Disneyphiles, take note: Tradition is both gloriously upheld and graciously swept aside in the company’s latest fairy-tale adaptation. For many, the film’s use of old-school cel animation is a welcome return to an age of artisan texture; you feel like human hands actually sketched these images, as opposed to simply clicking a mouse over them. While the Jazz Age fable’s characters are rendered in the usual house style—all wide eyes and Don Bluth--era rubbery faces—the movie’s replication of Harlem Renaissance aesthetics makes it look like an Archibald J. Motley Jr. painting come to life. More importantly, it’s the first Disney film to add an African-American heroine to the largely pigment-impaired princess canon (Snow White, indeed) and the only one to put an Afrocentric vision of life front and center. Yes, a Cajun-accented lightning bug courts caricature, but compared with Dumbo’s minstrel crows and the cringeworthy antebellum anecdotes of Song of the South, this feels like a giant leap forward.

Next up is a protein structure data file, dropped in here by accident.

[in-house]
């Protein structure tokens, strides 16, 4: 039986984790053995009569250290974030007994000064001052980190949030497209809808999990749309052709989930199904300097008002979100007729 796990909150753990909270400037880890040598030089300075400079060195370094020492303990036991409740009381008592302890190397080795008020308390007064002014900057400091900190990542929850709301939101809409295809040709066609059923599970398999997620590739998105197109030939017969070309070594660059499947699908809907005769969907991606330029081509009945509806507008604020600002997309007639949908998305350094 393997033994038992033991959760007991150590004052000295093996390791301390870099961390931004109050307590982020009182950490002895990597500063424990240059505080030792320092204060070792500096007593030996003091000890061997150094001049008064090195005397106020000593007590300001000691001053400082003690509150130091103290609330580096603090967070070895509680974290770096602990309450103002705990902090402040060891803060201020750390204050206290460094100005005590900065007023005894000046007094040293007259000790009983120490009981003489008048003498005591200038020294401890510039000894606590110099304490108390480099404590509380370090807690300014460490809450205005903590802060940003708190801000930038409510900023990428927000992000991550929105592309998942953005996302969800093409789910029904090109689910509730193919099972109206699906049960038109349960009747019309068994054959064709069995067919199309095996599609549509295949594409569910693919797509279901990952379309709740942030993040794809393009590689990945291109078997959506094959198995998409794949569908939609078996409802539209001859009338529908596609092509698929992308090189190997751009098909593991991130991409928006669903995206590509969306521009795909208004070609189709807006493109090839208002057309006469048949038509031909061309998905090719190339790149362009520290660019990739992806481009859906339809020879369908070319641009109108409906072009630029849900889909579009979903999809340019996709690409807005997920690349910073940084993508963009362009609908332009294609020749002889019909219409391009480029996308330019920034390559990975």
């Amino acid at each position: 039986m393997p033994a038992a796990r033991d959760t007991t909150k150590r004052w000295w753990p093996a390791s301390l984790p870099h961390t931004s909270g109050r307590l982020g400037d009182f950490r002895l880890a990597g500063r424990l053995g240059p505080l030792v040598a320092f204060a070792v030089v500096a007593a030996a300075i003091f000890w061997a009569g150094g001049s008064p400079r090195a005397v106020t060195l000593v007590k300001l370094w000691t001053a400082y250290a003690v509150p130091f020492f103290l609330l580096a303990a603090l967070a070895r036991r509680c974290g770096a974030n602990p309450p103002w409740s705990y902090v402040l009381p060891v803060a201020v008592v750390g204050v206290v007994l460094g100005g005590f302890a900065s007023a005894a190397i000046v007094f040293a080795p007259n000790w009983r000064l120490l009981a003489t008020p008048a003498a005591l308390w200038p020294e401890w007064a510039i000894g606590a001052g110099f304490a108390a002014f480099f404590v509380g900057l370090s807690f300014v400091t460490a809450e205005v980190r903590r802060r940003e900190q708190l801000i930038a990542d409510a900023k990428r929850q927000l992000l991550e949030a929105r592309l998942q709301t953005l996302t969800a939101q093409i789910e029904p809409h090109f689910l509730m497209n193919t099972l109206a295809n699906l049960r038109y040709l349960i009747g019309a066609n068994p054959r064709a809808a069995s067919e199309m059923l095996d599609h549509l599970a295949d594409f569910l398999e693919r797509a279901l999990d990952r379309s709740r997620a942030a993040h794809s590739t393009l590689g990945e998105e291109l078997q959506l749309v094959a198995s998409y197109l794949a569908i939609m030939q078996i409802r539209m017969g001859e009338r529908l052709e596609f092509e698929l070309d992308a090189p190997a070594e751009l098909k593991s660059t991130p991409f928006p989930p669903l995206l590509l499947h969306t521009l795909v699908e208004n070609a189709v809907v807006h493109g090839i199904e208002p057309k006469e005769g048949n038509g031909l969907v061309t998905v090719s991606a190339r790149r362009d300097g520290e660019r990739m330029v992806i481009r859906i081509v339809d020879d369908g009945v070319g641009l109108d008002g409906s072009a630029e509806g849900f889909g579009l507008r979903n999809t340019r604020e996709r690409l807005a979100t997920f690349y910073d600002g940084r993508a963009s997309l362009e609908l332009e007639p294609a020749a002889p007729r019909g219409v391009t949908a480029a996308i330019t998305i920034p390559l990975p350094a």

So despite the cultural vibrancy and showstopping visuals, why does this skewed take on the Brothers Grimm warhorse feel so inert overall? Blame the storytelling, which introduces a clever conceit—both parties go amphibian after locking lips—but then simply relies on the usual anthropomorphic gags, Broadway-ready tunes and follow-your-dream platitudes. In today’s post-Pixar world, such stock elements are less forgivable, even if the colorful palette of The Princess and the Frog provides maximum dazzle. Eye-candy--wise, the film plants a big wet smooch; everything else about this happily-ever-after tale, however, feels like a mere air-kiss.—David Fear
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